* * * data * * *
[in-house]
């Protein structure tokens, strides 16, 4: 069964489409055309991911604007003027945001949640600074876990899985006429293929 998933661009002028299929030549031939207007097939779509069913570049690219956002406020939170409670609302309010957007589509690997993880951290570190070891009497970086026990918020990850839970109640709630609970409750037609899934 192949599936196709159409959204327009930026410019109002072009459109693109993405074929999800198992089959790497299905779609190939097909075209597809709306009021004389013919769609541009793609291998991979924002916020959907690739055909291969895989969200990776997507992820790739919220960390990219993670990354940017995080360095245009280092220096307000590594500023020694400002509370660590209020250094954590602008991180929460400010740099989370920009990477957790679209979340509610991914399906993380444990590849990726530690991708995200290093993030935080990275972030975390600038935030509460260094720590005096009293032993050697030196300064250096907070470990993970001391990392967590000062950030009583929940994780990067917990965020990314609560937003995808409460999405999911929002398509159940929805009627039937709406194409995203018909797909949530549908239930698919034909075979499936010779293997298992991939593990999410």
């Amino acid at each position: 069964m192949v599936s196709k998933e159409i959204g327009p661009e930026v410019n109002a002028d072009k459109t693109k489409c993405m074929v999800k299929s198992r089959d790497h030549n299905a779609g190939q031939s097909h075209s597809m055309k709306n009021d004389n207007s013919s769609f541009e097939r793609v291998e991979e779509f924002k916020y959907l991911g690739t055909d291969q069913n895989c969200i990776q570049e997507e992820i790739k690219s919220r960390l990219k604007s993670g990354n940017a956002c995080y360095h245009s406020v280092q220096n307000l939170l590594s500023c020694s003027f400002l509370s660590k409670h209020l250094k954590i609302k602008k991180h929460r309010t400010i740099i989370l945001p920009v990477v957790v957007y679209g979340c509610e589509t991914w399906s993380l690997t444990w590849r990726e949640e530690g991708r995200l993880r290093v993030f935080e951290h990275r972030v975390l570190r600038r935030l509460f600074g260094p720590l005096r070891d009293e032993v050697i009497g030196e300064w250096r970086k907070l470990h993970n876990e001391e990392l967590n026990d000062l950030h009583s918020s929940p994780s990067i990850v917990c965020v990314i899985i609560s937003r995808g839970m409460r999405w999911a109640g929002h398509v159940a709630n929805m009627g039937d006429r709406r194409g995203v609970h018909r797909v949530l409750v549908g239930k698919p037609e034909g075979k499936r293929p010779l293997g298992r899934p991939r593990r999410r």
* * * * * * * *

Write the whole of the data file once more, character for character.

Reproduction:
[in-house]
């Protein structure tokens, strides 16, 4: 069964489409055309991911604007003027945001949640600074876990899985006429293929 998933661009002028299929030549031939207007097939779509069913570049690219956002406020939170409670609302309010957007589509690997993880951290570190070891009497970086026990918020990850839970109640709630609970409750037609899934 192949599936196709159409959204327009930026410019109002072009459109693109993405074929999800198992089959790497299905779609190939097909075209597809709306009021004389013919769609541009793609291998991979924002916020959907690739055909291969895989969200990776997507992820790739919220960390990219993670990354940017995080360095245009280092220096307000590594500023020694400002509370660590209020250094954590602008991180929460400010740099989370920009990477957790679209979340509610991914399906993380444990590849990726530690991708995200290093993030935080990275972030975390600038935030509460260094720590005096009293032993050697030196300064250096907070470990993970001391990392967590000062950030009583929940994780990067917990965020990314609560937003995808409460999405999911929002398509159940929805009627039937709406194409995203018909797909949530549908239930698919034909075979499936010779293997298992991939593990999410």
């Amino acid at each position: 069964m192949v599936s196709k998933e159409i959204g327009p661009e930026v410019n109002a002028d072009k459109t693109k489409c993405m074929v999800k299929s198992r089959d790497h030549n299905a779609g190939q031939s097909h075209s597809m055309k709306n009021d004389n207007s013919s769609f541009e097939r793609v291998e991979e779509f924002k916020y959907l991911g690739t055909d291969q069913n895989c969200i990776q570049e997507e992820i790739k690219s919220r960390l990219k604007s993670g990354n940017a956002c995080y360095h245009s406020v280092q220096n307000l939170l590594s500023c020694s003027f400002l509370s660590k409670h209020l250094k954590i609302k602008k991180h929460r309010t400010i740099i989370l945001p920009v990477v957790v957007y679209g979340c509610e589509t991914w399906s993380l690997t444990w590849r990726e949640e530690g991708r995200l993880r290093v993030f935080e951290h990275r972030v975390l570190r600038r935030l509460f600074g260094p720590l005096r070891d009293e032993v050697i009497g030196e300064w250096r970086k907070l470990h993970n876990e001391e990392l967590n026990d000062l950030h009583s918020s929940p994780s990067i990850v917990c965020v990314i899985i609560s937003r995808g839970m409460r999405w999911a109640g929002h398509v159940a709630n929805m009627g039937d006429r709406r194409g995203v609970h018909r797909v949530l409750v549908g239930k698919p037609e034909g075979k499936r293929p010779l293997g298992r899934p991939r593990r999410r």